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Scientific community buzzing about Lawrence Livermore Lab fusion breakthrough

Scientific community buzzing after Lawrence Livermore Lab fusion breakthrough
Scientific community buzzing after Lawrence Livermore Lab fusion breakthrough 01:56

LIVERMORE -- On Tuesday, officials with the U.S. Department of Energy will announce details regarding a breakthrough fusion experiment conducted by researchers at Lawrence Livermore National Laboratory.

While the lab wouldn't talk about any details regarding the announcement Monday, a lot of people in the scientific community were.

UPDATE: Feds confirm historic fusion ignition at Lawrence Livermore National Laboratory

"Of course, what fusion offers, I think that most people are most excited about, is this possibility of clean energy," said Lee Bernstein with UC Berkeley and Lawrence Berkeley Labs.

Lawrence Livermore National Laboratory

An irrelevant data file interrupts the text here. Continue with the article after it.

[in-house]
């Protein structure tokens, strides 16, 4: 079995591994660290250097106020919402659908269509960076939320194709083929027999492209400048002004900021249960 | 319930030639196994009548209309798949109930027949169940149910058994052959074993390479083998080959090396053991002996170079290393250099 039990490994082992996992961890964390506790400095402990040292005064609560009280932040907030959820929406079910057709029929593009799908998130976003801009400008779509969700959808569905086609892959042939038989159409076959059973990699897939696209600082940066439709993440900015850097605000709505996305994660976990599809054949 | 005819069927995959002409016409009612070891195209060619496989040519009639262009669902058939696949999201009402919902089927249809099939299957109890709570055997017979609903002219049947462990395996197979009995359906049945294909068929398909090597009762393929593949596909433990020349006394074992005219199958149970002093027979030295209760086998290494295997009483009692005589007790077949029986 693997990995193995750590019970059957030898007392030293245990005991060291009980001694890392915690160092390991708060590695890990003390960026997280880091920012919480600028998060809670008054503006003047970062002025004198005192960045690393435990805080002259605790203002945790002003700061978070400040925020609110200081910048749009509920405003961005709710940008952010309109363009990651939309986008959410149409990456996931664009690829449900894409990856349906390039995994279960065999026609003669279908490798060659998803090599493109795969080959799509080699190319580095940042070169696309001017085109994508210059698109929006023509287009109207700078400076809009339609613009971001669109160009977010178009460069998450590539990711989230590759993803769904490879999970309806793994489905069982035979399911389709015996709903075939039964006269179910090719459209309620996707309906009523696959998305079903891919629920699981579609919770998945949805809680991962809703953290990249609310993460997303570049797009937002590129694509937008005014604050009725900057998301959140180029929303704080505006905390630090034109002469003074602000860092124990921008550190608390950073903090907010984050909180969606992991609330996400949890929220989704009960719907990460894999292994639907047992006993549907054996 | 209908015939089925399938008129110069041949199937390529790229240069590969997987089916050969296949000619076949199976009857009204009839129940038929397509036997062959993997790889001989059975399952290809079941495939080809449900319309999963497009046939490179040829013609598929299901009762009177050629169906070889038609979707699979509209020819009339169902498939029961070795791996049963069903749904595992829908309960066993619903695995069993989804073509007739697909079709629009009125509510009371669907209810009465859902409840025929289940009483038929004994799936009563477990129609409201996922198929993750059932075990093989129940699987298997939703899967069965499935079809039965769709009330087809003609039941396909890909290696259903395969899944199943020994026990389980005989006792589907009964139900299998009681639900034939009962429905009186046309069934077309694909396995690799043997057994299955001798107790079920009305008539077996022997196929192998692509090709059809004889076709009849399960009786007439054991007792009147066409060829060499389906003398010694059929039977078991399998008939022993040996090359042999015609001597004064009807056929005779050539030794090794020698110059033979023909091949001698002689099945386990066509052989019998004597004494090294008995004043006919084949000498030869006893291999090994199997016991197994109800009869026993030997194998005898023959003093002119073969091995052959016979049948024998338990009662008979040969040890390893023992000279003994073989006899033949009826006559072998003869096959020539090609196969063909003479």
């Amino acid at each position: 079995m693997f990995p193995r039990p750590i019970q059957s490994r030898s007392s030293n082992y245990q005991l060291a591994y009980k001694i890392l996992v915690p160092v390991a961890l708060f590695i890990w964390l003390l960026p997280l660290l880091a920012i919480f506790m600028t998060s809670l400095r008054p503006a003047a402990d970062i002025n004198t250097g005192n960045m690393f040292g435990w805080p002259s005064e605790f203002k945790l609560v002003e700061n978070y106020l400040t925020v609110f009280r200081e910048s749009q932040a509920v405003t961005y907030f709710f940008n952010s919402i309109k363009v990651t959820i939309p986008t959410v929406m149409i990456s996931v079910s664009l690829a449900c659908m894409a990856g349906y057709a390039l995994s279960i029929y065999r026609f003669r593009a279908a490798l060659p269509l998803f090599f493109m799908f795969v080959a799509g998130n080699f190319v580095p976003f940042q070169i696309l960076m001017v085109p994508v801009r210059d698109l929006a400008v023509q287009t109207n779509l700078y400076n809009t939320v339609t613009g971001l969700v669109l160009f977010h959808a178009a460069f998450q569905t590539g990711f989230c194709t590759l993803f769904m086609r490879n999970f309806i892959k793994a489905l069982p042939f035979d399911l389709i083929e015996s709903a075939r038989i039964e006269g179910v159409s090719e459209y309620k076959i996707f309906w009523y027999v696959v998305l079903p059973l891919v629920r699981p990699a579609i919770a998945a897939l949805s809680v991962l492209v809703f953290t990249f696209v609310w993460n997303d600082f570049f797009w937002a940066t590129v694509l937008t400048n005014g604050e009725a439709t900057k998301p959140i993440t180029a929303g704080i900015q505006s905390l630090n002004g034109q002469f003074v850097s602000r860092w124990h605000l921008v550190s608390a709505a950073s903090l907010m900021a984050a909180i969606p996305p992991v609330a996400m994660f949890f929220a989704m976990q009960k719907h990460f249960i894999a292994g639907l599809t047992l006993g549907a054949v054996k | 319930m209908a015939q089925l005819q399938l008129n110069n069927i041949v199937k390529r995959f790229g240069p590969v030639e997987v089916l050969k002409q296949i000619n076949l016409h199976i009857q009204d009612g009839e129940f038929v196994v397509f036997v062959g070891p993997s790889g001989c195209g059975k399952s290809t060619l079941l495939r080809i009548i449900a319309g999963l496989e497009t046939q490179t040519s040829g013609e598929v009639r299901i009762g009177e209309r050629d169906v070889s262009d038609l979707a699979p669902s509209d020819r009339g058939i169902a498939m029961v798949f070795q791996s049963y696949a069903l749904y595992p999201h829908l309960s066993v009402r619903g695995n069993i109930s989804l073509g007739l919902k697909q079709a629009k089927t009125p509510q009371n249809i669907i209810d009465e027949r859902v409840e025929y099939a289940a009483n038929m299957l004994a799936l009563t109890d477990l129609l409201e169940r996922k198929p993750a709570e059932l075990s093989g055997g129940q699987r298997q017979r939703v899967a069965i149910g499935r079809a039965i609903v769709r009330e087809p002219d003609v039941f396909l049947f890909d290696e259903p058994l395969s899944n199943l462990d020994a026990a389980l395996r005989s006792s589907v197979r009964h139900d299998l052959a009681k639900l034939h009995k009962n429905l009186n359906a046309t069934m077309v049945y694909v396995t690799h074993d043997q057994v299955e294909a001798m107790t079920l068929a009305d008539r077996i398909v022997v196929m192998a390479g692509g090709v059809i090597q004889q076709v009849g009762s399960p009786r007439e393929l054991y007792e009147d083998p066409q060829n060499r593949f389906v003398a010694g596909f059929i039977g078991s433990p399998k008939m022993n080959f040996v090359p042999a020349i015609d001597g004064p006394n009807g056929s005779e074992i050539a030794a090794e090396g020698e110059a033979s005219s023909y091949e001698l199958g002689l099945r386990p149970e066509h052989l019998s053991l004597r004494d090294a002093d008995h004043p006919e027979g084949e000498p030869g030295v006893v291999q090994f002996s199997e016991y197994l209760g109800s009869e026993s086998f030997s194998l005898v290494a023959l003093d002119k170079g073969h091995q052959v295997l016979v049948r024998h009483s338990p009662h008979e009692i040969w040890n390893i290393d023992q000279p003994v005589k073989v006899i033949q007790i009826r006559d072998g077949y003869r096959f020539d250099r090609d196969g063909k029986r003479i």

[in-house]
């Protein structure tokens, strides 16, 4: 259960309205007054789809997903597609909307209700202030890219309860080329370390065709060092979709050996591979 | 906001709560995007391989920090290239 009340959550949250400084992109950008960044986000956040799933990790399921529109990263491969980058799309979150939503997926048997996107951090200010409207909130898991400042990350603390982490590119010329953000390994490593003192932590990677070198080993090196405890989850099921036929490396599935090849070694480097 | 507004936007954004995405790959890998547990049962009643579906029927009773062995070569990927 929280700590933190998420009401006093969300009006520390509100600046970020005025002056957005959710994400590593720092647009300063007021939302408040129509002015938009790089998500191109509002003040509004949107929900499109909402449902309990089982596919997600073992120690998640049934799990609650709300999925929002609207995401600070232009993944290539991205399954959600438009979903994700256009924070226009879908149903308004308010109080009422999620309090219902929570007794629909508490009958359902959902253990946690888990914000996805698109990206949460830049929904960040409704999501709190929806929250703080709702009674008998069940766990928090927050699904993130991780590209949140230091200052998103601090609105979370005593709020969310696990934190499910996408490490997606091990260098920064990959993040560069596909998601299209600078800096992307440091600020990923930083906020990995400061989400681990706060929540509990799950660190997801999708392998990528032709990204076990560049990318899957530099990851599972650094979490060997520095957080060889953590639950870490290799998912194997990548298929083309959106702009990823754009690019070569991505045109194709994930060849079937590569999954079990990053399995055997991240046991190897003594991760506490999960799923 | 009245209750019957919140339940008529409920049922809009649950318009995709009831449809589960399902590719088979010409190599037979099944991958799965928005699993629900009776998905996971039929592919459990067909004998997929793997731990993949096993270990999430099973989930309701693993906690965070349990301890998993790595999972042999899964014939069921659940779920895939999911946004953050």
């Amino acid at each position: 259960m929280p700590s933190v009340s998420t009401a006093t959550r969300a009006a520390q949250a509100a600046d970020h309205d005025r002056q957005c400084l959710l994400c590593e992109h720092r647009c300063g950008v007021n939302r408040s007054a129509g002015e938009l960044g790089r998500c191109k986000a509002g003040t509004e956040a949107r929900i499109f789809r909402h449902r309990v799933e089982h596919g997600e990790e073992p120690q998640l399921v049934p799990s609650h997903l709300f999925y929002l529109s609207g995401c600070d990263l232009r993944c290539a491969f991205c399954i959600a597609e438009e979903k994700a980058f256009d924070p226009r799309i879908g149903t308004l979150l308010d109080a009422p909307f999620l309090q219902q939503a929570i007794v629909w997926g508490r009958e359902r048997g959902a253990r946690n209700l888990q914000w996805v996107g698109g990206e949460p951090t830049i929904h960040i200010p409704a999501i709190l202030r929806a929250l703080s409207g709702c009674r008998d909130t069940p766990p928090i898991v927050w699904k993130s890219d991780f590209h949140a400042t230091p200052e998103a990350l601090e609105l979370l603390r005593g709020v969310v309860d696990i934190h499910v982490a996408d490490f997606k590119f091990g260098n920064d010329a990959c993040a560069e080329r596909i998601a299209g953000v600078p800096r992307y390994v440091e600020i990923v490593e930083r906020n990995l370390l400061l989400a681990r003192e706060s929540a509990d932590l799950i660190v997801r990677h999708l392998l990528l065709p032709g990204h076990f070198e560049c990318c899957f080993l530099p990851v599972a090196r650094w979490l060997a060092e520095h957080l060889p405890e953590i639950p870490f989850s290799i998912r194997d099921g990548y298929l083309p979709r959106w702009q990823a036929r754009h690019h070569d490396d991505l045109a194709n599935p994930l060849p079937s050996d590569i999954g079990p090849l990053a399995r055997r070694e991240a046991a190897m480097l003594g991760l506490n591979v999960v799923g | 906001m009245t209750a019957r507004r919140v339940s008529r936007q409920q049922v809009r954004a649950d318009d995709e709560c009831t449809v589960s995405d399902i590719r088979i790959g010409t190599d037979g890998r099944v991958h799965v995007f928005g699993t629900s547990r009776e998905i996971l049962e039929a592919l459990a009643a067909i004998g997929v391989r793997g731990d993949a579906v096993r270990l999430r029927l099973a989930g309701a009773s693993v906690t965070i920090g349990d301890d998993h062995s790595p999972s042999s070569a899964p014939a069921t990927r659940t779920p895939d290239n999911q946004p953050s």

A technician reviews an optic inside the preamplifier support structure at the Lawrence Livermore National Laboratory in Livermore, Calif. AP Photo

If fusion is the energy holy grail, Lawrence Livermore appears to have taken a significant step towards it.

"They used this large laser, called the National Ignition Facility, to create a system that produced energy by thermonuclear fusion to create energy faster than it lost it," Bernstein explained. "So when you take all the energy they put into the system, they exceed that by a significant margin. And I'm gonna leave it for them to tell you what that margin was, what they exceeded it by."

Bernstein knows some of those involved with the project. He says it's a breakthrough beyond the energy possibilities. For example, the plasma that's created is not unlike the core of  a star. 

"This is a reproducible platform to allow us to study the way elements are involved in star, and stellar interiors," he added. "So for nuclear astrophysicists, this is a really big development as well. I know it's not the one everyone is interested in. But it does have that aspect as well."

More practical applications, like power, are years or decades down the road.

"If you want energy generation, you are going to have to bring the engineers in," Bernstein said of the next steps in the long term process. "They are going to need to say how do we make something like this work in the form of a power plant."

But the science of fusion is moving ahead, and picking up speed. 

"So what will happen in another year, or 15 months," he wondered. "I don't know."

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